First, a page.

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Joe Heschmeyer

About

Until May 2012, Joe Heschmeyer was an attorney in Washington, D.C., specializing in litigation. These days, he is a seminarian for the Archdiocese of Kansas City, Kansas, and can use all the prayers he can get. Follow Joe through his blog, Shameless Popery or contact him at joseph.heschmeyer@gmail.com.

   
 

Stephen Hawking and Leonard Mlodinow’s Inadvertent Proof for God

Stephen Hawking

There's an old saying about giving a man enough rope, and he'll hang himself. The idea is that if someone is wrong or lying, the longer they go on, the more obvious this becomes.  Well, Bantam Books gave Stephen Hawking and Leonard Mlodinow all the rope they wanted, and the result is The Grand Design, a new book in which they argue against the necessity (and existence) of God.  Here's the core of their argument:   “[Just] as Darwin and Wallace explained how the apparently miraculous design... Read More

Does the Immaterial Exist?

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Filed under Science

One common arguments from atheists is that matter is all there is, and that the immaterial (God, angels, the human soul, etc.) simply doesn't exist. This position is generally called “philosophical materialism,” although that term encompasses a number of distinct positions. In any case, here’s one of the clearest presentations of this argument:   "When we speak of immaterial things, we are speaking of something that has no physical substance. Now, if you think about this, everything... Read More

Why Atheists Should Read “Lumen Fidei”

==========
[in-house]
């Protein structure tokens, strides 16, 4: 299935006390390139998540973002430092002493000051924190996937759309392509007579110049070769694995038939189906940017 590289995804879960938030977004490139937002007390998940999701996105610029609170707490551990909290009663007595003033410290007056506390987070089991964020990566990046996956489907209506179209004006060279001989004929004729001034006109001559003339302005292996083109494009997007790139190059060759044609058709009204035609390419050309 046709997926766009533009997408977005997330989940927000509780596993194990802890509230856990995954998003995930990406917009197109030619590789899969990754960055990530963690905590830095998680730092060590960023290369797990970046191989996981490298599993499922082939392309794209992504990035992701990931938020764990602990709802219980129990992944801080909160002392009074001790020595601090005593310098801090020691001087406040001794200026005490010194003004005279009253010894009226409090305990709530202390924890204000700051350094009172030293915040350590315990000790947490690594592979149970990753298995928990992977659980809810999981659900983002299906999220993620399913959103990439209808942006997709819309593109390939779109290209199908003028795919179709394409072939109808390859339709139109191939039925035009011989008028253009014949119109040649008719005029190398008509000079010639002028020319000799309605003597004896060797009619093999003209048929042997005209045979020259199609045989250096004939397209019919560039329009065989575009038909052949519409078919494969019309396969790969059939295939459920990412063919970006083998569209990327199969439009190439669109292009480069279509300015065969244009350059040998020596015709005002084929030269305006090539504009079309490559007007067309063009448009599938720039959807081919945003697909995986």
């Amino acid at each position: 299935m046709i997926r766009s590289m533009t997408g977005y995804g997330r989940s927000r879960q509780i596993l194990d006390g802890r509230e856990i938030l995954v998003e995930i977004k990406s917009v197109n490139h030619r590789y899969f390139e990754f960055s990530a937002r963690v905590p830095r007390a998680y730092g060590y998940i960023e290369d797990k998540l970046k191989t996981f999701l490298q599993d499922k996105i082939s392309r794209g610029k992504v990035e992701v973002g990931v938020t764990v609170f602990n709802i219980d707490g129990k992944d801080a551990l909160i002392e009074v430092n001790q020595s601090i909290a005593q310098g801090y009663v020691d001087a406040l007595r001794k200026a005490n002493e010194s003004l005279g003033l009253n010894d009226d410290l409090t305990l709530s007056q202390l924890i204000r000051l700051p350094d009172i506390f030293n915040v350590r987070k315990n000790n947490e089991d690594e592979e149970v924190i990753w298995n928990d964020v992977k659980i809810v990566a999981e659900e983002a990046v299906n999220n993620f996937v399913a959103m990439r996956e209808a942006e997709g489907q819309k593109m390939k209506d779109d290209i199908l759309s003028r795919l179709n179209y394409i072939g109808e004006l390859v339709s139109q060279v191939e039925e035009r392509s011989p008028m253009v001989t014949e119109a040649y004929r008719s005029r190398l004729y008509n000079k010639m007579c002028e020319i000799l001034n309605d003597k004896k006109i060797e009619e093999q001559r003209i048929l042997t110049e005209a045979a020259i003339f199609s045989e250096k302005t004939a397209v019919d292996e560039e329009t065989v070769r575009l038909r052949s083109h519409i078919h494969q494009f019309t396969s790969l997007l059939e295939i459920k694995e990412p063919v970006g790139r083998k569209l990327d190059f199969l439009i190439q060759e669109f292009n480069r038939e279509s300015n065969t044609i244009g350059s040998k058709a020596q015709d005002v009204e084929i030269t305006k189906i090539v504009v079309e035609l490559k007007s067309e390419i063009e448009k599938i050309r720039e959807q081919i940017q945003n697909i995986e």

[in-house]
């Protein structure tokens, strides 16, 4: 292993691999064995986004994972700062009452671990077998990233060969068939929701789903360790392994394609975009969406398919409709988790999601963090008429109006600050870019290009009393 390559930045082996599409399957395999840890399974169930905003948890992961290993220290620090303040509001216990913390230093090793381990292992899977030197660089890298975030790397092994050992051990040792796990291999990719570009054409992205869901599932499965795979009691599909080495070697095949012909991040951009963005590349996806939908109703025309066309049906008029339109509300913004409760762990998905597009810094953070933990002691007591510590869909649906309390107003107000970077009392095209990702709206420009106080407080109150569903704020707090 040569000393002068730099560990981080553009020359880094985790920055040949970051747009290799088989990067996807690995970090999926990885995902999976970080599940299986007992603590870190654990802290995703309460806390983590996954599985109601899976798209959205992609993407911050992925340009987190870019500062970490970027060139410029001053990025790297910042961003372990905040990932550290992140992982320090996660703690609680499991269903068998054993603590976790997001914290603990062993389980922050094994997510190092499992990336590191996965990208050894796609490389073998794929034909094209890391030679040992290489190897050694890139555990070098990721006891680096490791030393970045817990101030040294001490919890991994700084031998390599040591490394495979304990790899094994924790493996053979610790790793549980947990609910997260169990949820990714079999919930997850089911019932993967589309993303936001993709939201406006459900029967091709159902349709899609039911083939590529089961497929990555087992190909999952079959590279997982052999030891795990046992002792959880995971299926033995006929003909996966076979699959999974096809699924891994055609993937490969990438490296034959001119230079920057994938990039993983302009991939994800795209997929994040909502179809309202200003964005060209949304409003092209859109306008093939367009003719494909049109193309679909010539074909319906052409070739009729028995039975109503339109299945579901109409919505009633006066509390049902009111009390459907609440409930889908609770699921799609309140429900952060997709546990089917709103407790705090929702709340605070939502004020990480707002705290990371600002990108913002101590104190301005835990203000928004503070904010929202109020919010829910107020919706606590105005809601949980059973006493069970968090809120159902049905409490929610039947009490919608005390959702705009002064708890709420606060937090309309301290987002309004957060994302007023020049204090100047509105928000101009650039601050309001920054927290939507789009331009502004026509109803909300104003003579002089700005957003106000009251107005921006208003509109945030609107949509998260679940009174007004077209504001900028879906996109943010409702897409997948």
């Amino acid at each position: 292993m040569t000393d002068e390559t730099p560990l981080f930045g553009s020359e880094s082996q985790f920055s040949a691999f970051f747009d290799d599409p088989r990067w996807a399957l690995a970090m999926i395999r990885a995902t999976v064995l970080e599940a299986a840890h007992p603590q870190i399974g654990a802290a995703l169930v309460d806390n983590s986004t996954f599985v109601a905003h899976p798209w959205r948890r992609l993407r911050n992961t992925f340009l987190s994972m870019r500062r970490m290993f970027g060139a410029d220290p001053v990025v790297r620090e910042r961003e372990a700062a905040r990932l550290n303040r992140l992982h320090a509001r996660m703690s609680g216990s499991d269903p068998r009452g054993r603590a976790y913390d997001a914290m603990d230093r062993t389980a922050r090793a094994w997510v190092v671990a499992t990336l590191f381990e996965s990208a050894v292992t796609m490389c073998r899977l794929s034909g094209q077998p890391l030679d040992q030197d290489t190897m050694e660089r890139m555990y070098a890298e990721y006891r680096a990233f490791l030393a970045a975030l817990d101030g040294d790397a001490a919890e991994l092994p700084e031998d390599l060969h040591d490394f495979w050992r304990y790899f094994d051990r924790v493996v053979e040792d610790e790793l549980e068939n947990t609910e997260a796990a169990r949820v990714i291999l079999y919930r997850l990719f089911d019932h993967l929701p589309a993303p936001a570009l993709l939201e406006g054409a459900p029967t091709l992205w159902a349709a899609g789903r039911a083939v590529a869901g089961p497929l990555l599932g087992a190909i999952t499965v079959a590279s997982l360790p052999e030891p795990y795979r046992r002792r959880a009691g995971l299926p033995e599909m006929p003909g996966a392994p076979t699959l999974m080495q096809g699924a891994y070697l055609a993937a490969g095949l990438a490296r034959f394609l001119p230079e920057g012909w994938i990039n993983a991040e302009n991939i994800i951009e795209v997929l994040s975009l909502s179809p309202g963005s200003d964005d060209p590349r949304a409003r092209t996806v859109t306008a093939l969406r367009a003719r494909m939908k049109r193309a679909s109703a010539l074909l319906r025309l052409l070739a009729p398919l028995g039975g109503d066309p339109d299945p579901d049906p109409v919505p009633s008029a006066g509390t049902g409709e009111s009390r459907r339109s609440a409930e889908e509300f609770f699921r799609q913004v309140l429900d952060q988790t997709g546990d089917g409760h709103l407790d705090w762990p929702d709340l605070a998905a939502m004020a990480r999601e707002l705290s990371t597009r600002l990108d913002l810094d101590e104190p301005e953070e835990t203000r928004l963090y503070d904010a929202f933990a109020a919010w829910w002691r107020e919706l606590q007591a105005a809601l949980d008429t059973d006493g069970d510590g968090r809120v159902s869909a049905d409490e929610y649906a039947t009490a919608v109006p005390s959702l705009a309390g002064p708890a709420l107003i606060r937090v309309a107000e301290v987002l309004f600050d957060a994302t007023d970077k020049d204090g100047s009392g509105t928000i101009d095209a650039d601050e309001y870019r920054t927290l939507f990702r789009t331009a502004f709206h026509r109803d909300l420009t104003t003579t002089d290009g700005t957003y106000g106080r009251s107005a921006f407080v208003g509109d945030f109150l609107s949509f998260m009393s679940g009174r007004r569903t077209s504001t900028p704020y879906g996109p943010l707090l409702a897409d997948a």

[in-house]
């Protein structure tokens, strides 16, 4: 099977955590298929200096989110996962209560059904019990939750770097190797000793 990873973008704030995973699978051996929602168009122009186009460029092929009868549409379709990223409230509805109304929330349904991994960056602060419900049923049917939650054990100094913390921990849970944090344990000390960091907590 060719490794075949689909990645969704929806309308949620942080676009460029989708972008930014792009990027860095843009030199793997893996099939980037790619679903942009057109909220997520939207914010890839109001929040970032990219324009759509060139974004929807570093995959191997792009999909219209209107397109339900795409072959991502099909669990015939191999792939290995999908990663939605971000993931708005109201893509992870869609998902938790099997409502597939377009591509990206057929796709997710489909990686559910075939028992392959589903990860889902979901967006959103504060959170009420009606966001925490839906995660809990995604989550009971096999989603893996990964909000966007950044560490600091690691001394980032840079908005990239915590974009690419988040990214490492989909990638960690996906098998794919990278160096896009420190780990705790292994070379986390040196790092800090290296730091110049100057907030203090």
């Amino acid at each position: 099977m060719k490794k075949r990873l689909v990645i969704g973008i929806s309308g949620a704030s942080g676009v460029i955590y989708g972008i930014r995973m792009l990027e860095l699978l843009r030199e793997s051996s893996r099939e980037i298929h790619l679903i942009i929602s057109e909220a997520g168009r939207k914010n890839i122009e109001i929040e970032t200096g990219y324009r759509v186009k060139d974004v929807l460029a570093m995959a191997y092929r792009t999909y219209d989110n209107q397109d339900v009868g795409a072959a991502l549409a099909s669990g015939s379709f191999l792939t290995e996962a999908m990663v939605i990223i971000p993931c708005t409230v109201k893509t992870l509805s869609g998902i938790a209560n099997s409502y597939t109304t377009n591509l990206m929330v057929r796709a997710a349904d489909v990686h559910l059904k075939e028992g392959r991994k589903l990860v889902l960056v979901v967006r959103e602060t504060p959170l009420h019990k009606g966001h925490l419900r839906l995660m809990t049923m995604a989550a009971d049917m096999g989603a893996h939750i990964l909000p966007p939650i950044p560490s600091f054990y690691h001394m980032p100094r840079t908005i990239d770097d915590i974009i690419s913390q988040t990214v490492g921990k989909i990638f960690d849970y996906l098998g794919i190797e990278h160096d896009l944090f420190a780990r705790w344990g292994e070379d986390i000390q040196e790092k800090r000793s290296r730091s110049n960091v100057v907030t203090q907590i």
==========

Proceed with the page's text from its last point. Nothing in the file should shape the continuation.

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Filed under Faith

Pope Francis

On Friday, Pope Francis released his first encyclical, Lumen Fidei, which means “The Light of Faith.” Even though the encyclical is addressed to “the bishops, priests, and deacons, consecrated persons, and the lay faithful,” I hope that non-Christians will read it as well. Why? Because Francis explains in stark terms the differences in how “faith” is understood by believers and non-believers. He begins by explaining that to Christians, faith is illuminating, and is described by Christ... Read More

Turning the Problem of Evil On Its Head

Joker

Many atheists are fond of using the argument from evil to debunk the notion of God. It goes something like this: If God is all-powerful (omnipotent), He could stop evil. If God is all-loving (omnibenevolent), He would stop evil if He could. Therefore, if an omnipotent, omnibenevolent God existed, evil would not. Evil exists; therefore, an omnipotent, omnibenevolent God does not. Another variation of the argument was put forward by the Greek philosopher Epicurus, centuries before the time of Christ: Against... Read More

Is God’s Omnipotence Self-Refuting?

The University of Cambridge has a series called Investigating Atheism, which calmly and fairly lays out the most popular arguments for atheism. One of the arguments had a twist I'd never heard before, so I thought I'd go ahead and respond to it: Another traditional argument claims that there is a logical incoherence involved in certain concepts of God. This can either rely on an internal contradiction in a single attribute, or else in a contradiction in the combination of divine attributes. The... Read More

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